TCC acknowledges that the land the TCC will be constructed on the traditional territory of many nations including the Mississaugas of the Credit, the Anishnabeg, the Chippewa, the Haudenosaunee and the Wendat peoples and is now home to many diverse First Nations, Inuit and Métis peoples. TCC also acknowledges that Toronto is covered by Treaty 13 signed with the Mississaugas of the Credit, and the Williams Treaties signed with multiple Mississaugas and Chippewa bands.
TCC is committed to working collaboratively with Indigenous communities to make this project a success. We are in regular communication with representatives from the Huron-Wendat and the Mississaugas of the Credit First Nation to continue building relationships and provide updates on the project.
The City of Toronto conducted an archeological assessment of 311 Staines Road, with the support from the Indigenous communities in the field work, to help us understand more about the land. Despite careful scrutiny, no archeological material or deposits were found during the assessment. The City confirmed this in the form of a letter. We support further assessment along the most eastern limits of the property. The City has already approved this and will be going ahead with the additional assessment.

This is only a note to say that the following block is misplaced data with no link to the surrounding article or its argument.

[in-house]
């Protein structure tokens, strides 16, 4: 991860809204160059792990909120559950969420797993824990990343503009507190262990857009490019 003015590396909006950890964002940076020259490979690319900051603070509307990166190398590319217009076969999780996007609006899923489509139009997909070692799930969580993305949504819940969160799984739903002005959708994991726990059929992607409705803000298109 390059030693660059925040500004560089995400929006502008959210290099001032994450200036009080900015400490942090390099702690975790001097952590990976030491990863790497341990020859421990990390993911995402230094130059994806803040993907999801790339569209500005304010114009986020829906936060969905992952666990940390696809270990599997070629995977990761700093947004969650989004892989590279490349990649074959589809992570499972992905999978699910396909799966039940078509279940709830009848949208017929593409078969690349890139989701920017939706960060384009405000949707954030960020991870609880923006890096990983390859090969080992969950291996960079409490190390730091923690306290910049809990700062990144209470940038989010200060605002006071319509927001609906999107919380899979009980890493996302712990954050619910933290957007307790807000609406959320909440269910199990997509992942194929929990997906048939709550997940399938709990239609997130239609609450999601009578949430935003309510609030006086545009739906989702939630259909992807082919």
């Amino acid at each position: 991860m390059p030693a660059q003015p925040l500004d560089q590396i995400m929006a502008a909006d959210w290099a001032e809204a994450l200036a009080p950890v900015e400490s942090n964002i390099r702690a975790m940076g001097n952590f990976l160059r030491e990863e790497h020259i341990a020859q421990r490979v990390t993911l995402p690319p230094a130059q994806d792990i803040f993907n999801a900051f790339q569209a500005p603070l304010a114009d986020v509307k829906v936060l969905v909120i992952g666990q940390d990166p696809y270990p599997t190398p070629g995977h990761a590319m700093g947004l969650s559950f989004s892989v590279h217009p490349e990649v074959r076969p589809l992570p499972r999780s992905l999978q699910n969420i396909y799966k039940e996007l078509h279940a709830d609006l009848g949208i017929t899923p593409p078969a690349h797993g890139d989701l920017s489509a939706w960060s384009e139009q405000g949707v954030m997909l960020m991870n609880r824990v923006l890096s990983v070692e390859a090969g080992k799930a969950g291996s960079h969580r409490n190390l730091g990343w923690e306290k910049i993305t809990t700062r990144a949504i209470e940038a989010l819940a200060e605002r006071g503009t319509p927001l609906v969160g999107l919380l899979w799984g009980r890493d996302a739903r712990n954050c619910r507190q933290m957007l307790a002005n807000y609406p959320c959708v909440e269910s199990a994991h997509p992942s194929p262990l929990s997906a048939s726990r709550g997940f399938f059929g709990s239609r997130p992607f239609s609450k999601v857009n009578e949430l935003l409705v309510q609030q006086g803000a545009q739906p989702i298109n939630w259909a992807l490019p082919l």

Lands close to water, like 311 Staines Road, are often subject to archaeological assessments because water is a necessary resource and therefore a reliable indication of human settlement.
We look forward to participating in further formal public consultations with the Indigenous communities hosted by the City of Toronto and the Indigenous Affairs Office. We will continue to work with Indigenous communities and the City of Toronto on a collaborative path forward that respects Indigenous heritage and the history of the land.